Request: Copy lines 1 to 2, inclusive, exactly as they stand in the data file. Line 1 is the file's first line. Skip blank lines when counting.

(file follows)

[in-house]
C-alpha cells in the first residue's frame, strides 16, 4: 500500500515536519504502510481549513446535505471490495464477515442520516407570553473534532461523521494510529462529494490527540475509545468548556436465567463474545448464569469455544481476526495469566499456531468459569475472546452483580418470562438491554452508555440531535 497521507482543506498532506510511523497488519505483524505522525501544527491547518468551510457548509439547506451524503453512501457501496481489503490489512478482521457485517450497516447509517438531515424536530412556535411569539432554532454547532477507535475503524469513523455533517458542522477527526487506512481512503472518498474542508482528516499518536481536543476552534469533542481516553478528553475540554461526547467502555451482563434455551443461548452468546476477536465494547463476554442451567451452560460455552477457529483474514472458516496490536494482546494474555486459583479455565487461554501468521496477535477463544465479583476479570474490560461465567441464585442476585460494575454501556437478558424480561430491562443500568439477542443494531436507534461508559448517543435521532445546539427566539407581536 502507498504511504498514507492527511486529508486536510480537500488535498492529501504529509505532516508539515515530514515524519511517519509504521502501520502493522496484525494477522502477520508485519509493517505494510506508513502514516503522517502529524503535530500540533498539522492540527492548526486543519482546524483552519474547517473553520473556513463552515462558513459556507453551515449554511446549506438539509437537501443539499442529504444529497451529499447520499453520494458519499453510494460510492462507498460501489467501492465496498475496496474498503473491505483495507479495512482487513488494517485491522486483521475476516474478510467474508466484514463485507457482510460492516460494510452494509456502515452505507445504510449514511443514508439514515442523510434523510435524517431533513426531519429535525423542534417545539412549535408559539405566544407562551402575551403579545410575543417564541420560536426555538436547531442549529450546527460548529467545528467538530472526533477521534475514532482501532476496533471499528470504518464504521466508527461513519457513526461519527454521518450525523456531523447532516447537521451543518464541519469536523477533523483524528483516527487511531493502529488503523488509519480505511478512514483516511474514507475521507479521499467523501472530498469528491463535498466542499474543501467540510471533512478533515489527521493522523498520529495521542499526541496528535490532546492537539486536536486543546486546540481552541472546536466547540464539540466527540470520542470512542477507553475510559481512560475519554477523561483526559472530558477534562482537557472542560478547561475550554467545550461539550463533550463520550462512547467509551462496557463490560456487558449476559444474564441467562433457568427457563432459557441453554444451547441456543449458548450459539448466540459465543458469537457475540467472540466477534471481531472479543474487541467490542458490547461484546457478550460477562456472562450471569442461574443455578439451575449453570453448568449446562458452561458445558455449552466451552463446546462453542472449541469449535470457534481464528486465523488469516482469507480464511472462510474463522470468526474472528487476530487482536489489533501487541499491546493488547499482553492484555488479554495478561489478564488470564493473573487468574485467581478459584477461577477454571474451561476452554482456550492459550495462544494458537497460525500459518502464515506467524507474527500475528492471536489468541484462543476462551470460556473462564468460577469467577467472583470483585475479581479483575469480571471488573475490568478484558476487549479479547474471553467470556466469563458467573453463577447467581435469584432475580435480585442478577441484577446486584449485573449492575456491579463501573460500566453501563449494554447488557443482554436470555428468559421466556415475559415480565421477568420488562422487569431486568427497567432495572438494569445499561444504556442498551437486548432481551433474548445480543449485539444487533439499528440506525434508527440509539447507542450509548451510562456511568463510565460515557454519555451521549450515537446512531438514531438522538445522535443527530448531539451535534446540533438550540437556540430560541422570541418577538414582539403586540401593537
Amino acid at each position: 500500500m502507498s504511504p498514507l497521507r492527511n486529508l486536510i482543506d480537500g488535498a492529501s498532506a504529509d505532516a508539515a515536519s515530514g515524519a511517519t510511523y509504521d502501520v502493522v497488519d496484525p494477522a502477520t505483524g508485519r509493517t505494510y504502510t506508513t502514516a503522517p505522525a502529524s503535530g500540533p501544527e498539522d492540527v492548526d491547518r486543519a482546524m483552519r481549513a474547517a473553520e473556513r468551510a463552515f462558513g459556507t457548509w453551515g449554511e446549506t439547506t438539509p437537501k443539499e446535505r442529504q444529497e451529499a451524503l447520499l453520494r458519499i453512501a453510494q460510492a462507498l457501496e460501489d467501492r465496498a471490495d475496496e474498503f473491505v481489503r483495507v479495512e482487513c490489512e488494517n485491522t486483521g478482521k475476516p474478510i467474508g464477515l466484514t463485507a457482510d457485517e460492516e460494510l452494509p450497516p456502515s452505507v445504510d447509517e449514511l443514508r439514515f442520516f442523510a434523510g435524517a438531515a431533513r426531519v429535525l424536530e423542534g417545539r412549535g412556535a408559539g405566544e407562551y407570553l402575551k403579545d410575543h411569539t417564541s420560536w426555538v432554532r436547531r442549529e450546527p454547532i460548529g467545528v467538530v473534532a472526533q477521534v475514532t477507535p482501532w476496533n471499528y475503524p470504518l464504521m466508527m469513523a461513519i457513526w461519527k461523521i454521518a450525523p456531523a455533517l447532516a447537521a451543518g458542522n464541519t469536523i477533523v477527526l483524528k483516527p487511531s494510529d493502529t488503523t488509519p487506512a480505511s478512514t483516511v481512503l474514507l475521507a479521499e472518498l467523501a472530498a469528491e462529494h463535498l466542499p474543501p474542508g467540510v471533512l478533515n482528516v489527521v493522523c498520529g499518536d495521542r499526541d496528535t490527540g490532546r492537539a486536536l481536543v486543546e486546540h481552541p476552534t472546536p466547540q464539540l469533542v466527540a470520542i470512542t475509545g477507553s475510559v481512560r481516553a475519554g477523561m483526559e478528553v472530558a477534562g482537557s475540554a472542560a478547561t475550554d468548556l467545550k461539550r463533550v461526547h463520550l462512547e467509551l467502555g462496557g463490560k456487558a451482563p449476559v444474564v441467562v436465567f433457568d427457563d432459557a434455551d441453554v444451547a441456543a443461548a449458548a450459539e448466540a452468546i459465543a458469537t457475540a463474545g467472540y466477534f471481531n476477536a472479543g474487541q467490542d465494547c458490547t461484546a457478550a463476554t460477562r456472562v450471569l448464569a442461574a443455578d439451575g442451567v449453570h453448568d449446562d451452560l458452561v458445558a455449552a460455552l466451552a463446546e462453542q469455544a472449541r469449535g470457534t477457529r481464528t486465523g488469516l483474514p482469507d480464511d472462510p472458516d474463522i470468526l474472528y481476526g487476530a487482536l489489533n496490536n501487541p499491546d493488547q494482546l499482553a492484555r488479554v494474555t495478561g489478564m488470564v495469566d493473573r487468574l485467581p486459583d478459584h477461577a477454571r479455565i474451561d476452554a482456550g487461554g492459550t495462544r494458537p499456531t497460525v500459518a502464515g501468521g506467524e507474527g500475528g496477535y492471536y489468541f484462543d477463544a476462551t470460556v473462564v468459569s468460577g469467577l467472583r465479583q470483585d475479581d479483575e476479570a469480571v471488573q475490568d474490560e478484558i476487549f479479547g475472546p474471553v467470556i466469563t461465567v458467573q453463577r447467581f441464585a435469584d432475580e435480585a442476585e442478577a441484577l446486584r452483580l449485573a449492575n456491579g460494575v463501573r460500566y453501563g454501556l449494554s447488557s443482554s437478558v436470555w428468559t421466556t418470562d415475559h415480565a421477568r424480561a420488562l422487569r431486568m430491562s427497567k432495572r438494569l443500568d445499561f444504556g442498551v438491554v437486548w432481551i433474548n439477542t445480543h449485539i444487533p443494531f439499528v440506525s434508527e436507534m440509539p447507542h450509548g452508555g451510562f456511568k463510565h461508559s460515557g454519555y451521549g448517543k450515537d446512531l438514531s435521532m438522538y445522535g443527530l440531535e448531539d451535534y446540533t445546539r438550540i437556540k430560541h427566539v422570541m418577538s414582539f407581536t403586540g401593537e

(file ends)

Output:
[in-house]
C-alpha cells in the first residue's frame, strides 16, 4: 500500500515536519504502510481549513446535505471490495464477515442520516407570553473534532461523521494510529462529494490527540475509545468548556436465567463474545448464569469455544481476526495469566499456531468459569475472546452483580418470562438491554452508555440531535 497521507482543506498532506510511523497488519505483524505522525501544527491547518468551510457548509439547506451524503453512501457501496481489503490489512478482521457485517450497516447509517438531515424536530412556535411569539432554532454547532477507535475503524469513523455533517458542522477527526487506512481512503472518498474542508482528516499518536481536543476552534469533542481516553478528553475540554461526547467502555451482563434455551443461548452468546476477536465494547463476554442451567451452560460455552477457529483474514472458516496490536494482546494474555486459583479455565487461554501468521496477535477463544465479583476479570474490560461465567441464585442476585460494575454501556437478558424480561430491562443500568439477542443494531436507534461508559448517543435521532445546539427566539407581536 502507498504511504498514507492527511486529508486536510480537500488535498492529501504529509505532516508539515515530514515524519511517519509504521502501520502493522496484525494477522502477520508485519509493517505494510506508513502514516503522517502529524503535530500540533498539522492540527492548526486543519482546524483552519474547517473553520473556513463552515462558513459556507453551515449554511446549506438539509437537501443539499442529504444529497451529499447520499453520494458519499453510494460510492462507498460501489467501492465496498475496496474498503473491505483495507479495512482487513488494517485491522486483521475476516474478510467474508466484514463485507457482510460492516460494510452494509456502515452505507445504510449514511443514508439514515442523510434523510435524517431533513426531519429535525423542534417545539412549535408559539405566544407562551402575551403579545410575543417564541420560536426555538436547531442549529450546527460548529467545528467538530472526533477521534475514532482501532476496533471499528470504518464504521466508527461513519457513526461519527454521518450525523456531523447532516447537521451543518464541519469536523477533523483524528483516527487511531493502529488503523488509519480505511478512514483516511474514507475521507479521499467523501472530498469528491463535498466542499474543501467540510471533512478533515489527521493522523498520529495521542499526541496528535490532546492537539486536536486543546486546540481552541472546536466547540464539540466527540470520542470512542477507553475510559481512560475519554477523561483526559472530558477534562482537557472542560478547561475550554467545550461539550463533550463520550462512547467509551462496557463490560456487558449476559444474564441467562433457568427457563432459557441453554444451547441456543449458548450459539448466540459465543458469537457475540467472540466477534471481531472479543474487541467490542458490547461484546457478550460477562456472562450471569442461574443455578439451575449453570453448568449446562458452561458445558455449552466451552463446546462453542472449541469449535470457534481464528486465523488469516482469507480464511472462510474463522470468526474472528487476530487482536489489533501487541499491546493488547499482553492484555488479554495478561489478564488470564493473573487468574485467581478459584477461577477454571474451561476452554482456550492459550495462544494458537497460525500459518502464515506467524507474527500475528492471536489468541484462543476462551470460556473462564468460577469467577467472583470483585475479581479483575469480571471488573475490568478484558476487549479479547474471553467470556466469563458467573453463577447467581435469584432475580435480585442478577441484577446486584449485573449492575456491579463501573460500566453501563449494554447488557443482554436470555428468559421466556415475559415480565421477568420488562422487569431486568427497567432495572438494569445499561444504556442498551437486548432481551433474548445480543449485539444487533439499528440506525434508527440509539447507542450509548451510562456511568463510565460515557454519555451521549450515537446512531438514531438522538445522535443527530448531539451535534446540533438550540437556540430560541422570541418577538414582539403586540401593537